The Futures and Beyond: Creativity and 4IR Conference aims to serve as an impetus for an Africa-centric discourse and knowledge development at the intersection of Creativity and the Fourth Industrial Revolution (4IR). The specificities of industrialization on the African continent require unique approaches that respond to the context and needs of African societies. These approaches will define the future for the cultural and creative sectors while at the same time re-imagining a new future for Africa where humanity and technology meet.
“The seed of a revolution is often creativity. The Fourth Industrial Revolution harnesses creativity, innovation and these combined makes possible the unimaginable. Our imaginings of a socially just future can become a reality if we discover the right pathways,” notes the Vice-Chancellor of the University of Johannesburg, Professor Tshilidzi Marwala.
The aspect of humanity within these significant anticipated technological changes is a critical area where ethical design should be considered from a historical perspective to ensure that flawed and oppressive systems do not perpetuate the inequality and discrimination that is stifling development on the continent. A grasp of the three proceeding industrial revolutions known to modern society helps frame an understanding of 4IR. Historically, industrial revolutions have been stimulated by major technological changes, that inform the rate and types of production, which in turn informs systems of labor. These changes have economic repercussions such as greater prosperity for those who own the means of production and major shifts in the use and ownership of resources. Importantly, industrial revolutions have also had substantial social impacts, such as education, gender relations, urbanization, and rapid globalization.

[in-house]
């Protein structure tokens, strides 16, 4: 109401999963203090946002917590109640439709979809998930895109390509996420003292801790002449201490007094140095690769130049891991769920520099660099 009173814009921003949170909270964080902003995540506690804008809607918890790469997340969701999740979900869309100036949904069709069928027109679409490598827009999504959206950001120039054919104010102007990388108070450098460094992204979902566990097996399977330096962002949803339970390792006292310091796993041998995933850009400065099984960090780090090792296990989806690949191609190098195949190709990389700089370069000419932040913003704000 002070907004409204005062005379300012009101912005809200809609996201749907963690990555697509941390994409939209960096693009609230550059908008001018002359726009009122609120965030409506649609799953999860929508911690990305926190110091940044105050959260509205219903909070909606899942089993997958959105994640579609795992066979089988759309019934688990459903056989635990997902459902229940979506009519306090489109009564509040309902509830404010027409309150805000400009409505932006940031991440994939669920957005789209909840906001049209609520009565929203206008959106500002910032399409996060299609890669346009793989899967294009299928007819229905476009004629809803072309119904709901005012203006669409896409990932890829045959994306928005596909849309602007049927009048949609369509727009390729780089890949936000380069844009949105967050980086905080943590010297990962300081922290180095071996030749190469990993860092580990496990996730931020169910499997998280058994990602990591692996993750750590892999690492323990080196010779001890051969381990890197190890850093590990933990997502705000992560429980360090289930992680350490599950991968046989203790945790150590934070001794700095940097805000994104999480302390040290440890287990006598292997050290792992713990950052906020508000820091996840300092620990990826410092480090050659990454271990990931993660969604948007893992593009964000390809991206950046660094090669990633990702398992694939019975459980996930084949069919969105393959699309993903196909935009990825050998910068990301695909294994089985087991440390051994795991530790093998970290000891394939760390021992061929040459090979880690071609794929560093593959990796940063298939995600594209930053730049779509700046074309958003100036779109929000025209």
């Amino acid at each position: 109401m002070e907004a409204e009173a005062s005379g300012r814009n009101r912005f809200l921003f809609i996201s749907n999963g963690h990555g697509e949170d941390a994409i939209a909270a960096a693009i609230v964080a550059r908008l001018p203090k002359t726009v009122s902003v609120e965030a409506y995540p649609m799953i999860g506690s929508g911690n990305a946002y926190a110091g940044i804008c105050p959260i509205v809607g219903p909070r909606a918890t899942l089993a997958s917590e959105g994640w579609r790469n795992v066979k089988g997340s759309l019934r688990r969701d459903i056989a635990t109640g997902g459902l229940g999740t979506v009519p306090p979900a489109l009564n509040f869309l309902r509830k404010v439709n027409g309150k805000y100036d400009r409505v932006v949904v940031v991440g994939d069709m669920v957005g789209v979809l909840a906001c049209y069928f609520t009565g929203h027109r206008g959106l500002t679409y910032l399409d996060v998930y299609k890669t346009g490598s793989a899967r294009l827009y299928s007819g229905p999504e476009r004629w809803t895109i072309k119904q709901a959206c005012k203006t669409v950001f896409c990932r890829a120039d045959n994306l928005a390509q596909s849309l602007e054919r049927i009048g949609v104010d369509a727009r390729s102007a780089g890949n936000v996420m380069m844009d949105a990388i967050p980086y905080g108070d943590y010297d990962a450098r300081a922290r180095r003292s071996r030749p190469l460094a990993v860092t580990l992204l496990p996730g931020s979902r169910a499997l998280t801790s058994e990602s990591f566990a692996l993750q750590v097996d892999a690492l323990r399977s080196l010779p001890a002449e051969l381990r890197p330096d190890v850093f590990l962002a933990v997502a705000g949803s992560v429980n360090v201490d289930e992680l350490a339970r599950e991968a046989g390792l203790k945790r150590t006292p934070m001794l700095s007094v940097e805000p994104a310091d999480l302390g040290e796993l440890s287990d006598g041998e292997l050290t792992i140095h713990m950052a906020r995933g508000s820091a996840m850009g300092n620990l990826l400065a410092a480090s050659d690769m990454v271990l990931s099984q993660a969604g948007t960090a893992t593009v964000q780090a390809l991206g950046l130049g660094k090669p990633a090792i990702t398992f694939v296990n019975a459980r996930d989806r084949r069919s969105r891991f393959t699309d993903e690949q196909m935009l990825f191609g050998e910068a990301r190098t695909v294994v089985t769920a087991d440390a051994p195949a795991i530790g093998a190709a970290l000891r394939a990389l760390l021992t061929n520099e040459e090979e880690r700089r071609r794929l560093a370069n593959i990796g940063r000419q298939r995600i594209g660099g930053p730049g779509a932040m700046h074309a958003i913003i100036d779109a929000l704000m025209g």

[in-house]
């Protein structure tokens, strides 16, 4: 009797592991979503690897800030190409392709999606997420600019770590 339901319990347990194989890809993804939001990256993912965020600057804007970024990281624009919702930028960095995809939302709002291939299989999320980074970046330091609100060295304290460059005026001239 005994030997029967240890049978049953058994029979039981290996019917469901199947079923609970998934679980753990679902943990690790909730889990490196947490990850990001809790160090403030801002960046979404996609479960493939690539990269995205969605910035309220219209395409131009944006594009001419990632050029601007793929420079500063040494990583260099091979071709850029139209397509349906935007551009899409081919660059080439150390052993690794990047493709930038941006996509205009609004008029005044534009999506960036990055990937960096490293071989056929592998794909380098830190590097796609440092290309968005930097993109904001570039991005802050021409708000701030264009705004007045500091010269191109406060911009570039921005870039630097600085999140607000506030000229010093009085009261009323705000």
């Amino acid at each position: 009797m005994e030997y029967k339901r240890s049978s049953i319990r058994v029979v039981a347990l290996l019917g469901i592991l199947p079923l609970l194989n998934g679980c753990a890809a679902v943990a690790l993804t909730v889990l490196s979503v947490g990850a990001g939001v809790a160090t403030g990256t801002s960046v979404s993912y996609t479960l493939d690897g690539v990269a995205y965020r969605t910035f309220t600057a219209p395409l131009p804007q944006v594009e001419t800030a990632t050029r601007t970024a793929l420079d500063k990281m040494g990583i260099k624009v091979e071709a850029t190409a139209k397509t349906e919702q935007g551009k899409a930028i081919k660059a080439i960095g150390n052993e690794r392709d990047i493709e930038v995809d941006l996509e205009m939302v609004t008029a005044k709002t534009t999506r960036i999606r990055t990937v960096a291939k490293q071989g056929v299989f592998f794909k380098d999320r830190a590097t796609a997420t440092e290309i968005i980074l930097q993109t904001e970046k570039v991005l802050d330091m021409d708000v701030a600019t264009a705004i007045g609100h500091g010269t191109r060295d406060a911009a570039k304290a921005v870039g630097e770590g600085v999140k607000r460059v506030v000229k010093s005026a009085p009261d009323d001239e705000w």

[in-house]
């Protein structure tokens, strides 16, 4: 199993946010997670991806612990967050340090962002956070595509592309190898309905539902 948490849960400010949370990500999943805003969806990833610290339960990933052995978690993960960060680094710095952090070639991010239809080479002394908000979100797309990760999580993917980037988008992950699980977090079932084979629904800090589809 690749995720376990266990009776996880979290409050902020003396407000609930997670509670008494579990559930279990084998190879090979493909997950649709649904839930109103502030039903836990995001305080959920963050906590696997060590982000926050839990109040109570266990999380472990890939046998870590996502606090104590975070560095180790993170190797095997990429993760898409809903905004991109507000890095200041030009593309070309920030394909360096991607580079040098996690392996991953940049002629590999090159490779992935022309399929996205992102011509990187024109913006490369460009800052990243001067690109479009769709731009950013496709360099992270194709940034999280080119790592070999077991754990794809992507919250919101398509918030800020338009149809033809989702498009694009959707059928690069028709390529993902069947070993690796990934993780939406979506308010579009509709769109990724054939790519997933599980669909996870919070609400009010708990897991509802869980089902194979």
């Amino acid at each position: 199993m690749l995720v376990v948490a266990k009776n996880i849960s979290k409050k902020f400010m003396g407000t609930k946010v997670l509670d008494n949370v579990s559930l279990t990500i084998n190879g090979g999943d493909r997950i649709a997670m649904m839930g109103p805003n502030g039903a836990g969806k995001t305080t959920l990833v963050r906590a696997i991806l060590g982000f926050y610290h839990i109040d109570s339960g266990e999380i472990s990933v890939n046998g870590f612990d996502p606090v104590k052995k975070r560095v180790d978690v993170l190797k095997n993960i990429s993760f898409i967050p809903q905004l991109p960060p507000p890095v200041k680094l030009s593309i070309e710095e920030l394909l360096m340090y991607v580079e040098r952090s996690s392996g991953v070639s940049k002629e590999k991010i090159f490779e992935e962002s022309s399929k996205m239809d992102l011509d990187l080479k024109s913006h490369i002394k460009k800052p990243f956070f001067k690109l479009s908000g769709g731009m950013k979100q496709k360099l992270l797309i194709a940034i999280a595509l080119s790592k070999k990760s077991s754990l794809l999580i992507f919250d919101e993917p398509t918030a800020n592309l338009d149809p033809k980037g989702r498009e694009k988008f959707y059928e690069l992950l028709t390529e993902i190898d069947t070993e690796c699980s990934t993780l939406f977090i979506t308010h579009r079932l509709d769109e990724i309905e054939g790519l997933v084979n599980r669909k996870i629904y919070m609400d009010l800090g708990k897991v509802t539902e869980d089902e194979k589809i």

Previous revolutions are well established in literature and their impact has been substantially studied. The development of the cultural and creative sectors is also entwined with changes in technology and creatives have always played a role, both in the development of new technologies as well as in their proliferation. 4IR is, however, still very much in conceptualization, and the range of terms that define it is still in debate. Even more in debate is the impact it is likely to have on all spheres of human life, as well as on the creative sector more specifically.
For more information contact:
Leonie Ogle Brooks
T 011 559 3058